Will you really spend less in retirement?
So many people think that they will cut spending in half as soon as they retire, but is that really true? Today, we’ll take a look at spending trends for retirees and if they line up with your expectations.
How much do retirees spend?
The Bureau of Labor and Statistics’ most recent data shows that someone between 58 and 76 is expected to spend around $59,131 annually.
I’ve found that most women don’t spend equally every year in retirement. It’s common to see an increase in spending for the first five or so years into retirement. As things start to slow down, that spending tapers off. But then, for some, things like long-term care or healthcare costs create an increase in spending once again as they age.
Everyone’s retirement looks a little different, but most of my clients expect to spend about the same in retirement as they did during their working years. To make sure you don’t have to take a “pay cut” in retirement, it’s important to be aware of areas where you may be spending more or less in the coming years.
3 areas where you may spend less
There are a couple of expenses that you can expect to be lower in retirement, including your housing costs, insurance coverages, and taxes.
If you’ve lived in your family home for a while, you’ve likely either already paid off or are close to paying off your mortgage. Some women find it advantageous to downsize in retirement to achieve a more modest monthly payment (or no monthly payment at all). With your children grown and your working years behind you, there’s not always a need for a large home with extra bedrooms or office spaces.
Some types of coverage are necessary for those still dependent on a paycheck or caring for children. But once you’re financially independent and your children have moved away, you might not have to maintain policies like disability, personal liability, or life insurance.
In most cases, the money spent on coverages like these could be better spent elsewhere.
Taxes play an essential role in your retirement plan. But there are many opportunities for women to make tax-efficient decisions about their money in retirement.
Preparing for required minimum distributions (RMDs)
Deducting charitable giving
Optimizing your withdrawal plan
Strategically realizing capital gains
When not adequately planned for, taxes are often the biggest threat to your wealth. That’s why I work with my clients to make tax-minded decisions in retirement.
3 areas where you’ll likely spend more
Without work in the way, you can expect to spend more money on a couple of areas in retirement.
Travel gets put on the backburner during your working years thanks to limited paid time off, school schedules, work commitments, house repairs, etc.
But according to recent data, retirees spend around $11,000 a year on travel in retirement. This comes as no surprise, considering travel is often one of the most important goals women have when planning their retirement. With fewer commitments from work and family, you may find yourself freed up to buy a ticket and see the sights you’ve always wanted to visit.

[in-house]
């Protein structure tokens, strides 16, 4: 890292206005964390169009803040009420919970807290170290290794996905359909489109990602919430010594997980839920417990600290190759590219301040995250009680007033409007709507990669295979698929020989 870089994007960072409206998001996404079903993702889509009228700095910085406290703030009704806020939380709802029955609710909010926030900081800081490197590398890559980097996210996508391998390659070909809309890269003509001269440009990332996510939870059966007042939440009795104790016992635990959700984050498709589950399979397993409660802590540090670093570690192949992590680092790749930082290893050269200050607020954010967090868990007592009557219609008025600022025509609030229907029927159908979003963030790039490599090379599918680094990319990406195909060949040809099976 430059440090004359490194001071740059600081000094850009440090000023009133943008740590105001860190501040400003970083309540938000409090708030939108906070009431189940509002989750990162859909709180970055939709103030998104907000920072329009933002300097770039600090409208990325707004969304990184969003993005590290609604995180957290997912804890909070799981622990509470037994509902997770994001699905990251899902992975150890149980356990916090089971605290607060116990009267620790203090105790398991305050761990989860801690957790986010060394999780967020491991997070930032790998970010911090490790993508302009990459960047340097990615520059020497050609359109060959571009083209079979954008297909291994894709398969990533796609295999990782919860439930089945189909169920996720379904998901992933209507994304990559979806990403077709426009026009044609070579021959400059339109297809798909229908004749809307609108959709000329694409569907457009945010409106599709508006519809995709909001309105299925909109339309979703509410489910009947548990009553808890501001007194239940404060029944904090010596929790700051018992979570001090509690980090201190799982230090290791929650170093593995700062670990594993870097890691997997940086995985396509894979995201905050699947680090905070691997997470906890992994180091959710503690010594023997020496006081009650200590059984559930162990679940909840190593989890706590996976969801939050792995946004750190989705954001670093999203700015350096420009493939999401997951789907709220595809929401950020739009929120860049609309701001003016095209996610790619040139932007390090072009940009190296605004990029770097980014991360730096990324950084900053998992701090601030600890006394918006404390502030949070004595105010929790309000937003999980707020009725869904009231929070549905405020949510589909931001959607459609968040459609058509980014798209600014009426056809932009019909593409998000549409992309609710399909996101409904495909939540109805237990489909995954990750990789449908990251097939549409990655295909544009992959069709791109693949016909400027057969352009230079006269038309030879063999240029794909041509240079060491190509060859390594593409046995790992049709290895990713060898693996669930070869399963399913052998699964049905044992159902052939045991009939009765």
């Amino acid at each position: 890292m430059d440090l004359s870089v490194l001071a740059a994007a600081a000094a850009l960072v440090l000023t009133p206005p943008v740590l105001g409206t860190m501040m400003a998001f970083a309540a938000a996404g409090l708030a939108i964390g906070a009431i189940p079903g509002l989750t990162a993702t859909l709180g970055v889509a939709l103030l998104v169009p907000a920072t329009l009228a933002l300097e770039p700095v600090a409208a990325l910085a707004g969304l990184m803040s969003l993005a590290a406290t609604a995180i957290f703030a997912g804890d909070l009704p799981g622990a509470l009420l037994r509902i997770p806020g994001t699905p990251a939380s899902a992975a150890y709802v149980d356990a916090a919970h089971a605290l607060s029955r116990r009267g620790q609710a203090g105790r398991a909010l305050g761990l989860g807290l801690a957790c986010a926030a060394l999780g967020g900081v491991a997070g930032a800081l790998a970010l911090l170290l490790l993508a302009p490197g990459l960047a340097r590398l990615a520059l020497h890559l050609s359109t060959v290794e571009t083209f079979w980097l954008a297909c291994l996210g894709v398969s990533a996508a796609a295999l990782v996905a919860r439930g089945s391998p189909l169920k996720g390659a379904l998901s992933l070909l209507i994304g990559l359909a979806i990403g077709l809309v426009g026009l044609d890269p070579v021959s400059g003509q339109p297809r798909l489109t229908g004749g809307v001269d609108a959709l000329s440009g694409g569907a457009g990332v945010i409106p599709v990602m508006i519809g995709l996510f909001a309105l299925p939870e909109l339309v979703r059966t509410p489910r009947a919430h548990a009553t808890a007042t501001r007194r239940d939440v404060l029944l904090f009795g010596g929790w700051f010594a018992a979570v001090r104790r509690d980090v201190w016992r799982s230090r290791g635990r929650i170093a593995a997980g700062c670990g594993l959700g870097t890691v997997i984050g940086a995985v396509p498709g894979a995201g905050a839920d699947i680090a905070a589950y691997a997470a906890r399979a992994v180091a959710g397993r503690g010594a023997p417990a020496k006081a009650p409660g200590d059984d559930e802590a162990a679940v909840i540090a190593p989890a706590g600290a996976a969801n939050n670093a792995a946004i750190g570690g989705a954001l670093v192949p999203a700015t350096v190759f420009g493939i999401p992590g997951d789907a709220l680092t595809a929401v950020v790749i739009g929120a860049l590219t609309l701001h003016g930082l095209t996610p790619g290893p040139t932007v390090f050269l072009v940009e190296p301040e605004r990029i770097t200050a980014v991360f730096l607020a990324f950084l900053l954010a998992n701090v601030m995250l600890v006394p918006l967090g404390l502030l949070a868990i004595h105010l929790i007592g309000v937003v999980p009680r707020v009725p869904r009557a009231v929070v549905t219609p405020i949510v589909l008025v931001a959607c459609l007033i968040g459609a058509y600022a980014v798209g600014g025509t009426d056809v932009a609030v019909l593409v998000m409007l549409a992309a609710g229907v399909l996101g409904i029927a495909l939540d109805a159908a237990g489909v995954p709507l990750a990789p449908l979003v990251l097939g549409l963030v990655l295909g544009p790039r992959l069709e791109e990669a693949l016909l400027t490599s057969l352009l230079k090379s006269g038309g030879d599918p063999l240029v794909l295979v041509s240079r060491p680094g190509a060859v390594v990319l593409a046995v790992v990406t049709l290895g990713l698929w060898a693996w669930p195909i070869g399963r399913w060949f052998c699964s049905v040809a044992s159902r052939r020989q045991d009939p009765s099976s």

Similar to traveling, people want to do fun things with their free time in retirement. Whether upgrading your cable package or joining a country club, you can expect to spend more money on hobbies and entertainment.
Now’s the time to get involved with the things you always wanted to do during your working years but never had the time to. A monthly membership to a yoga studio, season tickets to the theater—this is your time to do what you want with your flexible schedule and financial freedom.
Unfortunately, your healthcare costs are expected to increase as you age. As a general rule of thumb, set aside about 15% of your monthly budget to cover health expenses.
In retirement, the last thing you want is to be stuck with an exorbitant medical bill. Worse yet, you never want to find yourself in need of care and unable to afford it. That’s why you’ll want to incorporate healthcare planning into your greater retirement plan.
Start thinking about things like long-term care coverage, maxing out your HSA contributions, and selecting the right Medicare coverage to meet your needs.
Let your desired lifestyle guide your retirement number
How you want to live your life dictates how much you can expect to spend in retirement. If you want to maintain a similar lifestyle, odds are you’ll need to spend about the same in your golden years.
I urge you to take a good look at what you’re spending now. You may be surprised by how high that number actually is. You could make an active effort to spend less, but that’s not always a realistic expectation.
As you consider how much you’ll need to spend in retirement, the best thing to do is save intentionally. The earlier you start planning, the more likely you’ll be able to achieve your spending goals in retirement.
Don’t hesitate to reach out. I’m happy to help you establish and work toward your lifestyle goals for retirement.